Snuneymuxw First Nation and B.C. Ferries have entered into an agreement that aims to build a better working relationship moving forward.
During a signing ceremony on Thursday, July 28, Coun. Bill Yoachim, acting chief, and Jill Sharland, interim CEO for B.C. Ferries, signed a relationship protocol that could see job opportunities, impacts to ferry operations on the nation’s territories, and the inclusion of Snuneymuxw culture.
“We’re redirecting our efforts to forging a relationship found upon the principles of respect, recognition, reconciliation and collaboration,” said Yoachim.
As a first of its kind and a year in the making, Yoachim said the agreement is based on a recognition of rights under the Snuneymuxw Treaty of 1854 that protects the nation’s lands and waters, and also affirms the United Nations Declaration on the Rights of Indigenous Peoples as a framework for reconciliation.
During the signing ceremony, elder Jerry Brown spoke of discrimination he experienced in his youth while aboard the ferries.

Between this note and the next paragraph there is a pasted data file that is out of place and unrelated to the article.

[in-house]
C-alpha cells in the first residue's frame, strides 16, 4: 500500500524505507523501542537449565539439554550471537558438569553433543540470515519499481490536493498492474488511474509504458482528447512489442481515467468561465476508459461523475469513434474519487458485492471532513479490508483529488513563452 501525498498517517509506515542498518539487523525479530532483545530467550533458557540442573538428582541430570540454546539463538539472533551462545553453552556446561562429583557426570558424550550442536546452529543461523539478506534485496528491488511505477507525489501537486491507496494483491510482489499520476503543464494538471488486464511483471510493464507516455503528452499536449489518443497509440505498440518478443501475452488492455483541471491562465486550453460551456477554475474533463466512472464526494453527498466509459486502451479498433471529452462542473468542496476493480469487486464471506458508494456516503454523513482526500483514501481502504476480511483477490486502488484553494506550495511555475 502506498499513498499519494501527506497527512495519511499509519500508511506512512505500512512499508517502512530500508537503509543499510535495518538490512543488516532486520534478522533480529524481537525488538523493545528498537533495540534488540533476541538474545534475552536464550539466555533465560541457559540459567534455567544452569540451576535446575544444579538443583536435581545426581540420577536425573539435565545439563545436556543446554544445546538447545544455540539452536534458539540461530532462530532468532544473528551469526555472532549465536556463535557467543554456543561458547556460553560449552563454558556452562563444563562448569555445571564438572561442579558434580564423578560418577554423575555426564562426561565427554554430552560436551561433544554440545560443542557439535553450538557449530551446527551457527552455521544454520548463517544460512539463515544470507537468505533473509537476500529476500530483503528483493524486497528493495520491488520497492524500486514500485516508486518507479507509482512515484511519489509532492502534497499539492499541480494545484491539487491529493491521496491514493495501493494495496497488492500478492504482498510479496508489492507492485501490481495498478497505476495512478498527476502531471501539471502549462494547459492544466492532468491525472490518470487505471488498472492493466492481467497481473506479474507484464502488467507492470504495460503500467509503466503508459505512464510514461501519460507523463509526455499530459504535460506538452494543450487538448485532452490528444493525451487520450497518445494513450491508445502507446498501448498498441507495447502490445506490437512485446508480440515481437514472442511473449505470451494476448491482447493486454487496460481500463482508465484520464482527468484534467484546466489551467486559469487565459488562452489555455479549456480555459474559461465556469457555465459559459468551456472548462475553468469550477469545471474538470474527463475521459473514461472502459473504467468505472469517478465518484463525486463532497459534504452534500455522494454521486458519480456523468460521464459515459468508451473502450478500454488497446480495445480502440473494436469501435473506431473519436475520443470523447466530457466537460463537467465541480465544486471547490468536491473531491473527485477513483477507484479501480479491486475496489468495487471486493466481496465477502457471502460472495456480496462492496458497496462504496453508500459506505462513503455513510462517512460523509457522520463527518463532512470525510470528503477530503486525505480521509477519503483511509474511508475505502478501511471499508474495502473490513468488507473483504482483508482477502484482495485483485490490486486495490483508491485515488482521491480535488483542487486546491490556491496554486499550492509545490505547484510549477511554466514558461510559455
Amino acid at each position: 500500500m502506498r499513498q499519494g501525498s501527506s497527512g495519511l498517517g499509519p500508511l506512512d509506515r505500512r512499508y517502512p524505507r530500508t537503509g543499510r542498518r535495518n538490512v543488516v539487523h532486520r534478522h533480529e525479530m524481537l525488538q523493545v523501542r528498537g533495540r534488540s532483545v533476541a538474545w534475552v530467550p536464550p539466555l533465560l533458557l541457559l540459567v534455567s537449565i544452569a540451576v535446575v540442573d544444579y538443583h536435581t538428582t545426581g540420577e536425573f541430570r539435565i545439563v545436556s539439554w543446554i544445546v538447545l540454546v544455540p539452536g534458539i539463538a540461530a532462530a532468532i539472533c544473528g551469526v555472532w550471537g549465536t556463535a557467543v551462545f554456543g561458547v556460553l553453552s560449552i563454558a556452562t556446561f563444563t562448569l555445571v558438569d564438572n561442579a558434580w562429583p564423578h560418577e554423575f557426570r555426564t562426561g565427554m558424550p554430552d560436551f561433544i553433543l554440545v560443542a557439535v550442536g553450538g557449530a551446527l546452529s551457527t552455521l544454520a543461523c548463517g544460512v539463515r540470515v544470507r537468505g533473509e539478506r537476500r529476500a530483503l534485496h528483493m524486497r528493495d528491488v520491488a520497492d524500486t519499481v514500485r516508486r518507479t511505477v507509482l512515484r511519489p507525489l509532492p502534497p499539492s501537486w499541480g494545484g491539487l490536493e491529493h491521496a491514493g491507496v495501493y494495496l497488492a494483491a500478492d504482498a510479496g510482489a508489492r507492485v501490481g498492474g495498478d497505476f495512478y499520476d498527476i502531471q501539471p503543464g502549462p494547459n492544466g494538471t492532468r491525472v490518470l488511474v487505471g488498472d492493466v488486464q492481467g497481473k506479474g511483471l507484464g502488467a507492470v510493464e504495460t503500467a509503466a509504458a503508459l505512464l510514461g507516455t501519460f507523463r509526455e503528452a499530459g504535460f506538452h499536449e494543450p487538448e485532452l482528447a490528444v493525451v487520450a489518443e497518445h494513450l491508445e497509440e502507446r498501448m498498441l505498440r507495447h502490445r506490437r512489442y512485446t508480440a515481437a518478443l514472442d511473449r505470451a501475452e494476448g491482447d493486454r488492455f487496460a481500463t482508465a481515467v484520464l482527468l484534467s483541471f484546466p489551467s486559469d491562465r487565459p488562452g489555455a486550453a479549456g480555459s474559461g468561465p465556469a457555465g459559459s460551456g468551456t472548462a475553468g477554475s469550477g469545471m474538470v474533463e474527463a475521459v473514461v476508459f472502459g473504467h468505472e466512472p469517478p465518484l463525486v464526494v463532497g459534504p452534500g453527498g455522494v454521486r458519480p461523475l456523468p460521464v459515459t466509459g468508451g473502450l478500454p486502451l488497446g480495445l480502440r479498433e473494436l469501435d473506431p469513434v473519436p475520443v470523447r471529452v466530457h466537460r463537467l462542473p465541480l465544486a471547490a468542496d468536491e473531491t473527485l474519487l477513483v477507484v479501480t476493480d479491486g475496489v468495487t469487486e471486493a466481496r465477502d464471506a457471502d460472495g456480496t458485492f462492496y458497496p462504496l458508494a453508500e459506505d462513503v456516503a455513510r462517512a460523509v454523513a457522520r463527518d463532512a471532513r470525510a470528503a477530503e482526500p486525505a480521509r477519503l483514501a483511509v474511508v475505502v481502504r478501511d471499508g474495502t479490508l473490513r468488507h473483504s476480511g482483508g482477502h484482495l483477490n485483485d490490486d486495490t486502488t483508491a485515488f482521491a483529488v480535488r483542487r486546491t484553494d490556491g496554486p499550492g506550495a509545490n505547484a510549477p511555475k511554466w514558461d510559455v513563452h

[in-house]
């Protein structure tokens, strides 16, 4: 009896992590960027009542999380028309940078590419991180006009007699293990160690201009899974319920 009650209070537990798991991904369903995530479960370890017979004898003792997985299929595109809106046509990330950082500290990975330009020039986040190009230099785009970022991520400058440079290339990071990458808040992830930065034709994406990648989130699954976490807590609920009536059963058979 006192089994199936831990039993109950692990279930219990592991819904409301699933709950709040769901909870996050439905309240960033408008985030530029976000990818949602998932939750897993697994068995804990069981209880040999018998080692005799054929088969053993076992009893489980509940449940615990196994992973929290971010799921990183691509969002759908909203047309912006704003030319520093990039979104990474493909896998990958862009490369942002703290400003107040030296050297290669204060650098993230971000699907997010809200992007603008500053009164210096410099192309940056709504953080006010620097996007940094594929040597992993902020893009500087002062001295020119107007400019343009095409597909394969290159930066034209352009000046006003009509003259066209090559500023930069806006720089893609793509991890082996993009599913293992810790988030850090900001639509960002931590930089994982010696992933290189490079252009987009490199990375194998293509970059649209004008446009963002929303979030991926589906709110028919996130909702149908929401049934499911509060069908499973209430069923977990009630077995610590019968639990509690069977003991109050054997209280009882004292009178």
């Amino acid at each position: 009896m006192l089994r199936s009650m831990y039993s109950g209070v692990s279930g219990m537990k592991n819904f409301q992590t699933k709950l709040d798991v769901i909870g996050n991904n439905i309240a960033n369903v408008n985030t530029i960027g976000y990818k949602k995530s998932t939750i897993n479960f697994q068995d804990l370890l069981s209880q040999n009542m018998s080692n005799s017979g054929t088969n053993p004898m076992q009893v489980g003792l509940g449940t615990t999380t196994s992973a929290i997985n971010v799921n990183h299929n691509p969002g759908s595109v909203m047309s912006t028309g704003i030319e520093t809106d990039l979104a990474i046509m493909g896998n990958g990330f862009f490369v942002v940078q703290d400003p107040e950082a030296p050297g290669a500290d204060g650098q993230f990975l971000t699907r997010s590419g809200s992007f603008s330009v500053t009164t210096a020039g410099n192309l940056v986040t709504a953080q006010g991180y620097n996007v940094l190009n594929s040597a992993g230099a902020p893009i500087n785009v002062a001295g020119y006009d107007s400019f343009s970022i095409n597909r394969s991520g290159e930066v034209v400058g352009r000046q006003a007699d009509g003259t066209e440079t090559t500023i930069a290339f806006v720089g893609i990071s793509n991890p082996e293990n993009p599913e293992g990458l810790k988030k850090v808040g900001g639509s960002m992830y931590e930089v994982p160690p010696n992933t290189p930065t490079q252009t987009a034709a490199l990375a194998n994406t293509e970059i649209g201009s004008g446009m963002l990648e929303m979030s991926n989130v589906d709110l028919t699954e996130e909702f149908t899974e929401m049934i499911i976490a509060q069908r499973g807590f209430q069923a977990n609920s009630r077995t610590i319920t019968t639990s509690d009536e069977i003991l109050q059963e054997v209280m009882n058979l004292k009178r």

“We weren’t allowed to go upstairs … on the ferries when they first started … If we wanted to go to the bathroom, we had to go to the bathroom and then come right back … That’s how far we’ve come,” said Brown. “Were talking about an agreement, something our ancestors can celebrate … It’s a show of how far we’ve come … To work together and come together to honour and respect each other.”
Yoachim said the agreement does address the “dark history of the past” but also aims to create a “pathway of equality, harmony and being one.”
In regards to the possibility of incorporating Snuneymuxw words to future B.C. ferry vessels, the acting chief said that while both parties are in the early stages of the agreement, the signing does bring both to the “right” table for respectful and positive conversation.
In January, SFN Chief Mike Wyse criticized the corporation, saying that naming two Nanaimo-to-Gabriola route vessels using Coast Salish words that did not originate from the Snuneymuxw language was racist and a colonial act.